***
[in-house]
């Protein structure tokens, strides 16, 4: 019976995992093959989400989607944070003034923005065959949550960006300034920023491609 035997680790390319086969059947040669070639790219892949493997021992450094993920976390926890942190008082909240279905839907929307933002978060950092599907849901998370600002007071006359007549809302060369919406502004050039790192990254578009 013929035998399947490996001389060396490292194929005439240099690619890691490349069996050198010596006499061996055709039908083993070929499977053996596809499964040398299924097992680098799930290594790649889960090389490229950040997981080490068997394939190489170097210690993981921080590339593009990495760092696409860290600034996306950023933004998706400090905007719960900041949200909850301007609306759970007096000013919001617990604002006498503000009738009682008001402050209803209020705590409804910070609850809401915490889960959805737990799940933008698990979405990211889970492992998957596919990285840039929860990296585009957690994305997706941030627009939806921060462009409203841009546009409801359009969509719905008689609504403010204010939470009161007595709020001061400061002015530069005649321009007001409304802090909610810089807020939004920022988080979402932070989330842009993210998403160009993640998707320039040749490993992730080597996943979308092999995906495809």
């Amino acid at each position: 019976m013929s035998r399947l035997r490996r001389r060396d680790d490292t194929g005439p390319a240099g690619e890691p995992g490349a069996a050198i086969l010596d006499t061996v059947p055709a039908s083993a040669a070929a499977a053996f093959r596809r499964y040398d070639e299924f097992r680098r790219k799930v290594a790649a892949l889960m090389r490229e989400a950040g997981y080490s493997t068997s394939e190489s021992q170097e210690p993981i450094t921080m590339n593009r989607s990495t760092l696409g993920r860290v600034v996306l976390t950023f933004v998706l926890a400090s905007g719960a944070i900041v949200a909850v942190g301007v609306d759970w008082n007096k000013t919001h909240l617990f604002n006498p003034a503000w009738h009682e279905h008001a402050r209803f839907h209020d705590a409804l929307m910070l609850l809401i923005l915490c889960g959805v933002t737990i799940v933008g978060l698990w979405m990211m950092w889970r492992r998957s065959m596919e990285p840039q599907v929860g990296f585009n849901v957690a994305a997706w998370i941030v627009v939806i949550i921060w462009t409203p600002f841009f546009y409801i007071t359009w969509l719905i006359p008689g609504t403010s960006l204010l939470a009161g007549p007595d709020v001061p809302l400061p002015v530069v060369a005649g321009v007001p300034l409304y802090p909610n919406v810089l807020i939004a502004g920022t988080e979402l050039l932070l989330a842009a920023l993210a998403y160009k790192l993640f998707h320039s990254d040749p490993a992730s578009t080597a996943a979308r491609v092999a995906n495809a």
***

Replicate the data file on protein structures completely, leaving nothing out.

[in-house]
């Protein structure tokens, strides 16, 4: 019976995992093959989400989607944070003034923005065959949550960006300034920023491609 035997680790390319086969059947040669070639790219892949493997021992450094993920976390926890942190008082909240279905839907929307933002978060950092599907849901998370600002007071006359007549809302060369919406502004050039790192990254578009 013929035998399947490996001389060396490292194929005439240099690619890691490349069996050198010596006499061996055709039908083993070929499977053996596809499964040398299924097992680098799930290594790649889960090389490229950040997981080490068997394939190489170097210690993981921080590339593009990495760092696409860290600034996306950023933004998706400090905007719960900041949200909850301007609306759970007096000013919001617990604002006498503000009738009682008001402050209803209020705590409804910070609850809401915490889960959805737990799940933008698990979405990211889970492992998957596919990285840039929860990296585009957690994305997706941030627009939806921060462009409203841009546009409801359009969509719905008689609504403010204010939470009161007595709020001061400061002015530069005649321009007001409304802090909610810089807020939004920022988080979402932070989330842009993210998403160009993640998707320039040749490993992730080597996943979308092999995906495809």
């Amino acid at each position: 019976m013929s035998r399947l035997r490996r001389r060396d680790d490292t194929g005439p390319a240099g690619e890691p995992g490349a069996a050198i086969l010596d006499t061996v059947p055709a039908s083993a040669a070929a499977a053996f093959r596809r499964y040398d070639e299924f097992r680098r790219k799930v290594a790649a892949l889960m090389r490229e989400a950040g997981y080490s493997t068997s394939e190489s021992q170097e210690p993981i450094t921080m590339n593009r989607s990495t760092l696409g993920r860290v600034v996306l976390t950023f933004v998706l926890a400090s905007g719960a944070i900041v949200a909850v942190g301007v609306d759970w008082n007096k000013t919001h909240l617990f604002n006498p003034a503000w009738h009682e279905h008001a402050r209803f839907h209020d705590a409804l929307m910070l609850l809401i923005l915490c889960g959805v933002t737990i799940v933008g978060l698990w979405m990211m950092w889970r492992r998957s065959m596919e990285p840039q599907v929860g990296f585009n849901v957690a994305a997706w998370i941030v627009v939806i949550i921060w462009t409203p600002f841009f546009y409801i007071t359009w969509l719905i006359p008689g609504t403010s960006l204010l939470a009161g007549p007595d709020v001061p809302l400061p002015v530069v060369a005649g321009v007001p300034l409304y802090p909610n919406v810089l807020i939004a502004g920022t988080e979402l050039l932070l989330a842009a920023l993210a998403y160009k790192l993640f998707h320039s990254d040749p490993a992730s578009t080597a996943a979308r491609v092999a995906n495809a």